The Big 3 readying for an auto builder’s blitz
This is great news for Detroit and Michigan in general, according to a report in The Detroit News filed today by Christina Rogers.
In the days before the recession, auto workers averaged $28 per hour, among the highest paid factory workers in the U.S. Today’s hires start at $14 per hour – not bad but under the U.S. factory average of $18.89 an hour.
"It's really hard work in the plants," Rogers quotes Kristin Dziczek, director of labor and industry at the Ann Arbor-based Center for Automotive Research (CAR), as saying. "It's one thing to work the line for one day, but the hard part is getting up and doing it again the next day, and the next day, and the next day."
According to CAR, the three manufacturers are expected to hire over 34,000 new hourly and salaried employees over the next three years, though the breakdown between the two is not revealed.
Chrysler started the trend last year, adding a shift and 1,200 new employees at its Jefferson North Assembly plant in Detroit. The auto builder also expects to hire another 900 workers this year at their Sterling Heights Assembly Plant.
They will be mostly new hires, according to Chrysler spokeswoman Jodi Tinson.
Ford plans to fill about 1,800 jobs by adding shifts late this year in their Louisville, KY assembly plant. The manufacturer believes, at this point, they will need another 4,700 workers by the end of next year and many of their new jobs will go to new hires, as only 400 workers remain in their layoff pool. Roughly 1,800 temps will get first preference.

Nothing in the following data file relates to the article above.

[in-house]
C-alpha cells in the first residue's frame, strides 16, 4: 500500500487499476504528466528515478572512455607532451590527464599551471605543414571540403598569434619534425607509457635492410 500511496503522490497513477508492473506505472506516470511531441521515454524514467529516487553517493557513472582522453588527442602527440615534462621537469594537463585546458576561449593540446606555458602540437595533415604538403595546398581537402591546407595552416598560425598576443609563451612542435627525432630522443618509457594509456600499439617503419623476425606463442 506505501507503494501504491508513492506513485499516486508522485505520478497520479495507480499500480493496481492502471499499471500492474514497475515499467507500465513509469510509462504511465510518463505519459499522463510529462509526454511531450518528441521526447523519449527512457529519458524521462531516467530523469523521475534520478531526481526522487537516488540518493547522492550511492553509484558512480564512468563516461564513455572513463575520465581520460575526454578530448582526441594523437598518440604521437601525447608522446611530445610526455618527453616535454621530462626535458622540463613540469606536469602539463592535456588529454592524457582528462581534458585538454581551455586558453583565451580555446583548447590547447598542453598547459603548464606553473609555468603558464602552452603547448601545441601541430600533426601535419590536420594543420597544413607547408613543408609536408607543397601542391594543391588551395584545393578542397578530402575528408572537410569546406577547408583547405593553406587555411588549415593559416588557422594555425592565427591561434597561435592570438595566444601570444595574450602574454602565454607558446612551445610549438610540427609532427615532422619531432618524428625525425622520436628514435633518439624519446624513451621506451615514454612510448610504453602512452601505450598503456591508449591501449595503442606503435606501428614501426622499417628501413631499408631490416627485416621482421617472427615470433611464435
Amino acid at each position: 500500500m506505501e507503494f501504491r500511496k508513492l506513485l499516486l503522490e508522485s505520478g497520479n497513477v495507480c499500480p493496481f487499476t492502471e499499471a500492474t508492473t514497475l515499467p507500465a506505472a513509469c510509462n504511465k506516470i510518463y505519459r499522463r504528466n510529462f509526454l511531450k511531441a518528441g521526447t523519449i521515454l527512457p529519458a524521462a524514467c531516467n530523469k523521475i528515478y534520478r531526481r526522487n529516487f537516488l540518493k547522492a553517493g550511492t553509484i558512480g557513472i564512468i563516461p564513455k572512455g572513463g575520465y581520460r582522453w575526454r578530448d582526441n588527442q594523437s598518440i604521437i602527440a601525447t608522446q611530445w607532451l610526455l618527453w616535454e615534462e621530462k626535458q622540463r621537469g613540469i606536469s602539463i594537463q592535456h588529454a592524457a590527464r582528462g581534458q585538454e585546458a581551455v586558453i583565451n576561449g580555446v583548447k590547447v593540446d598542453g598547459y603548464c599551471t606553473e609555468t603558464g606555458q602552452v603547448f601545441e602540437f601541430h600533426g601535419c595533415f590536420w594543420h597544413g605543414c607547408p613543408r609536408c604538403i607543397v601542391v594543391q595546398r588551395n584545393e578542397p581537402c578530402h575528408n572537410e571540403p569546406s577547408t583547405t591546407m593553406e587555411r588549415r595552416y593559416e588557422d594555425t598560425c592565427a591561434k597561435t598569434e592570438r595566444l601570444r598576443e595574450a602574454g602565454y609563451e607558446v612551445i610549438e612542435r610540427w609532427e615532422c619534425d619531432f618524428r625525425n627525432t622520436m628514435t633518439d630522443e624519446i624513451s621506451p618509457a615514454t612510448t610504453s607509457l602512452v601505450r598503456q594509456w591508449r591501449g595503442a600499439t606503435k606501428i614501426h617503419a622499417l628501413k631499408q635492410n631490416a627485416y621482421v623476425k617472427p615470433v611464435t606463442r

General Motors Co. also plans to add jobs, including 2,500 at Detroit-Hamtramck Assembly, where they will build three different Chevys night and day; 750 at its Flint truck plant; and 600 to work on a new small Cadillac at the Lansing Grand River plant. They plan to recall 1,350 workers on layoff by September, making way for new hires.
GM is not accepting applications for hourly work as yet and workers laid-off have first recall rights, right before transfers.
"There are a lot of people that are unemployed," Johnson said, noting the state’s unemployment was still at 10.2 percent in April. "I don't think the auto companies will have any trouble attracting people. I suspect there'll be long lines of people to apply for those jobs."
The big news is the difference in pay and benefits – what was once considered a lifetime job may not be exactly that anymore.
United Auto Workers' Vice President Joe Ashton, who represents GM workers at negotiations, wants the base wage rate increased and greater advancement opportunity for tier-two workers. It will be an issue during coming contract talks.
Ashton pointedly described the $14-an-hour pay — about $30,000 a year — as not a middle-class wage. "We're not looking to make plants uncompetitive, but we're looking for people to make a decent wage," he said.
Image courtesy of GM.